2-7 Lowball Poker Single Draw (Kansas City Lowball)
2-7 Single Draw is a version of 2-7 lowball poker offered online exclusively at PokerStars.com. Other than a few high stakes games in Los Angeles card rooms, where the game is referred to as Kansas City Lowball, 2-7 Single Draw is rarely spread in brick and mortar poker rooms. The game has remained a factor in the poker community due to its rich history, with many of the biggest names in poker having captured a 2-7 lowball bracelet at the World Series of Poker and because of it now being available online at PokerStars.
In 2-7 lowball poker games the lowest hand wins the pot; aces always count as high, and straights (as do flushes) count against the hand. Therefore, “the nuts” (best hand possible) is 2-3-4-5-7, as a six high hand would be a straight. The rules of 2-7 Single Draw are quite simple and are covered here in our nl 2-7 rules article. A small blind and big blind are posted, same as in holdem, and then each player is dealt five cards. The first of two betting rounds then takes place. If more than one player remains in the hand, a single draw is offered. During the draw a player can discard any number of their five cards which are then replaced with new ones. After the draw a final betting round takes place and if more than one player remains in the hand, players showdown, and the player with the best 2-7 lowball poker hand wins the pot.
Also we should note that while some of the Kansas City Lowball rules might mean the games in Los Angeles occasionally use Pot Limit or Fixed Limit betting structures, the game 2-7 Single Draw is nearly always played in No Limit format. This is the case in both the World Series of Poker Tournaments, as well as 2-7 Single Draw games offered online at PokerStars.com.
2-7 Lowball History
As a quick preface to our history section we’ll point out, 2-7 Single Draw has a rich history under the names “2-7 lowball” and “2-7 lowball draw”. After new forms of poker meeting the names description (specifically 2-7 triple draw) were introduced, the game became more commonly known as “2-7 Single Draw” or “NL 2-7 Single Draw”. For history sake, we’ll refer to it going further as 2-7 Lowball.
2-7 Lowball first appeared on the World Series of Poker schedule during the 3rd annual WSOP (1973), and it appeared on the schedule 35 of the next 37 years, with 1983 and 1999 being the only years 2-7 lowball poker was absent from the WSOP schedule. The first WSOP lowball poker event was won by Aubrey Day in 1973, but that same year another 2-7 Lowball WSOP event was won by later to become 1982 Main Event Champion Jack Straus. The following year, the event was won by soon to become 1975 WSOP Main Event Champion Sailor Roberts. Other WSOP Main Event winners to also have captured 2-7 lowball bracelets include 3 time WSOP Main Event Champion Stu Ungar, two time WSOP Main Event winners Johnny Chan and Doyle Brunson and 1978 WSOP Main Event winner Bobby Baldwin.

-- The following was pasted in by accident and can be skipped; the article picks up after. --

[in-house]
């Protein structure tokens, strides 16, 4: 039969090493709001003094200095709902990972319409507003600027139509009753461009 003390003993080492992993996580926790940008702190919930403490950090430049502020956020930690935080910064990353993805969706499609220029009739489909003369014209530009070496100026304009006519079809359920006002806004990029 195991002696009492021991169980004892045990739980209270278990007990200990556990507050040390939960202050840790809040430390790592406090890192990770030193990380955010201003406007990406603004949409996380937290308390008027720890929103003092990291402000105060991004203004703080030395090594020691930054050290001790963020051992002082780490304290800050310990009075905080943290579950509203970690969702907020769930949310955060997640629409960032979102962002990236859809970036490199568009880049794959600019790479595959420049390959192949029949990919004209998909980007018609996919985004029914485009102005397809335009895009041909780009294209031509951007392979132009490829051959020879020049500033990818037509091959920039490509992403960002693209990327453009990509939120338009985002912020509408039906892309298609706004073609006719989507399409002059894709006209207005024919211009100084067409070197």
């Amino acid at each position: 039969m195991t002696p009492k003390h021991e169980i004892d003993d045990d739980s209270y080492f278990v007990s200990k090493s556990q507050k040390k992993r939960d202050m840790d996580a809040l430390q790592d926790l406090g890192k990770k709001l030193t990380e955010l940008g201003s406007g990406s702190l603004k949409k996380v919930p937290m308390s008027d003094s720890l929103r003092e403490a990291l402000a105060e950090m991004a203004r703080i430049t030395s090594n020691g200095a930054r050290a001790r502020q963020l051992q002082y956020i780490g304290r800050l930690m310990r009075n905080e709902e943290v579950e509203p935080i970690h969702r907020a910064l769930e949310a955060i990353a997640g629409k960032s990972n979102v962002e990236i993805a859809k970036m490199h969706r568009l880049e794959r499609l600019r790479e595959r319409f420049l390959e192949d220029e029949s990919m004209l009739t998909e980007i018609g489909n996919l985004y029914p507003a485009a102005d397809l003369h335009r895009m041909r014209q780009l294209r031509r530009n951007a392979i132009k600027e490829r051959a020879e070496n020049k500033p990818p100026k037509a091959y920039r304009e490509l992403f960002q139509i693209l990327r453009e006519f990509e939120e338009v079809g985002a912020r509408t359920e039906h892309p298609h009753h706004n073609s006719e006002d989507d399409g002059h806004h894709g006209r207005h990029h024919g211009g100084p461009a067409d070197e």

The 2-7 lowball event has always been a high stakes game, which attracts many of the poker’s biggest names and top players. The buy-in historically has rotated between a $10,000 championship and a $5,000 w/ rebuys event. For the reasons mentioned, it has become one of the most coveted titles in the game between poker’s elite, and each year with very few exceptions the event has been won by a big name in poker. Some other big names not already mentioned having won 2-7 Lowball bracelets include two-time WSOP Main Event runner up finisher Dewey Tomko, 2005 WSOP Player of Year Allen Cunningham, eight-time WSOP bracelet winner Erik Seidel, World Poker Tour founder Lyle Berman, Las Vegas legend and former casino owner/founder Bob Stupak, four-time WSOP bracelet winner Mickey Appleman, 2007 $50K H.O.R.S.E champion Freddy Deeb, and three-time bracelet winner John Bonetti.
Even with the prestige of WSOP bracelets and the number of entrants increasing since the online poker boom, the trend of big names winning 2-7 lowball WSOP bracelets has continued. Since 2000, winners of 2-7 lowball gold include Jennifer Harman, Howard Lederer, Allen Cunningham, Barry Greenstein, David Grey, Daniel Alaei, Erik Seidel, Mike Matusow, Phil Ivey and Nick Schulman.
The 2-7 lowball bracelet winner we’ve yet to mention is Billy Baxter. He is widely considered to be the best lowball poker player of all time, this includes not only 2-7 lowball, but all forms of Lowball including Razz and other A-5 format games. He has an astonishing five 2-7 lowball WSOP bracelets, having won the events in 1975, 1978, 1982, 1987 and 1993. This is to go along with his two other WSOP bracelets which came in 1982 in A-5 Draw and 2002 in Razz.
PokerStars Adds 2-7 Single Draw
New volumes of 2-7 Lowball history might soon be written. This game, which was previously available only to Southern California high stakes grinders, and WSOP big boys, is now available online at 2-7 Single Draw poker sites. This came in August 2008, when PokerStars introduced a number of new additions to their software which included 2-7 Single Draw and Triple Draw. 2-7 Single Draw tournaments became pretty popular straight away but on the ring game tables it was always Triple Draw which had more traffic. For the first time ever, the casual poker player can compete (even at micro stakes) at the same game that has helped make poker legends.
To play 2-7 Single Draw online, visit the PokerStars website.